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Start It Up: Resources are at the ready for new business ideas

August 1, 2020

By Kevin Litwin

Good news, brainstormers: East Central Indiana has several resources and programs available to entrepreneurs to help them start their businesses, grow faster and work smarter.

One of those resources is the East Central Indiana Small Business Development Center (ISBDC) hosted by Ball State University in Muncie. The center assists entrepreneurs in areas such as business planning, market research, grant applications and much more. A couple of recently launched success stories are Farmhouse Creative (print and digital marketing) and Tipsy Turvey’s Pubcakes (beer cupcakes, breads, cakes and beer crackers).

“We get a lot of our referrals from chambers and economic development agencies who want us to help local entrepreneurs think through their business process,” says Scott Underwood, ISBDC’s business advisor. “We help our clients find customers, project their ultimate business plan, get demographic information and receive industry data. We also connect them with people who can assist with networking strategy.” Underwood says the ISBDC offers no-cost consulting and customized programs to help individuals and small businesses.

“We are 100% confidential and help people in all sectors, whether it’s manufacturing, IT, retail, food and beverage – everything,” he says. “And we help each entrepreneur as long as they need us.”

We are always willing to meet with people, even at the idea stages.

Mikayla Marazzi, Grant County Economic Growth Council

In With the New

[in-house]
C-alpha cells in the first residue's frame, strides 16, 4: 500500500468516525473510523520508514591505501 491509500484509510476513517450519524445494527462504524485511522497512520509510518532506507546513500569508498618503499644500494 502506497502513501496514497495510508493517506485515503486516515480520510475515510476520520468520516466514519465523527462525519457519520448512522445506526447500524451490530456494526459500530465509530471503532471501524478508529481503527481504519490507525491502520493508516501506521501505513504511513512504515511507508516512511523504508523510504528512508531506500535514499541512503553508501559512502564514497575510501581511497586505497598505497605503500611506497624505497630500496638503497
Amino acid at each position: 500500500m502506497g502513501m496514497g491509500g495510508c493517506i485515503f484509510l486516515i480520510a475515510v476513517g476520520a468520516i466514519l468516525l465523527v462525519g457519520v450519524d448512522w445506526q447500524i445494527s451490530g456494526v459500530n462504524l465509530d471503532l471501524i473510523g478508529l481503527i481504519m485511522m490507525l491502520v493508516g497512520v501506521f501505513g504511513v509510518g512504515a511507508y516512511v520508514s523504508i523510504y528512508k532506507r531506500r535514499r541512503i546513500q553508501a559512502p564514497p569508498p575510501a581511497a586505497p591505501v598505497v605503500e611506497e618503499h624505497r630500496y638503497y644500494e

Also promoting entrepreneurs in the region is the Indiana University East Business Opportunities for Self-Starters (IU East BOSS) program. It includes a 54-hour curriculum to teach high school students in Richmond how to create a business plan.

Students meet community leaders and research topics to start a business, such as possible locations, price of advertising and promotion, and management. The program ends with students pitching their ideas to a panel of judges.

Also available to startups is the Ball State University Entrepreneurship Center, which The Princeton Review ranks on its Top 50 Undergraduate Schools for Entrepreneurship Studies for 2020 list. Ball State has offered programs in entrepreneurship since the 1980s, highlighted by an Evaluation Day (known as E-Day) when senior entrepreneurship majors present their business plans to a panel of alumni entrepreneurs and business executives.

The Entrepreneurship Center also has programs like PreSeed Funds, Mentor Days and a Collegiate Entrepreneurs’ Organization (CEO) club that is open to current and past students, whether they’ve run a business for years or are just starting to think about launching.

Here’s the Pitch

In Grant County, the first ever City of Marion Pitch Night occurred in October 2019, with prize money totaling $30,000 going to winners. In addition, the overall winner won a free one year lease to occupy space in the old downtown Marion National Bank Building that is being renovated and renamed Ridley Tower.

“Mike Halstead, of Halstead Architects, purchased the historic seven-story building and generously contributed 5,000 square feet of first-floor space to the competition winner,” says Mikayla Marazzi, director of marketing and communication for the Grant County Economic Growth Council. “The Pitch Night winner was Obi’s Barbecue, a food truck business with aspirations to become a retail restaurant in downtown Marion. Obi’s will expand into a full-scale restaurant in the first floor of Ridley Tower in spring of 2020.”

Marazzi says entrepreneurship is something the Grant County Economic Growth Council has been involved with since the council’s inception 37 years ago.

“We are always willing to meet with people, even at the idea stages,” she says. “Obi’s story is perfect because Marion needs more hangout spots downtown, especially because we have a Community School of the Arts with students from eight counties who are dropped off there every weekday evening. The parents have no place to hang out while waiting for their kids to complete their lessons, but now with Obi’s, they do.”

Check out more East Central Indiana Livability articles.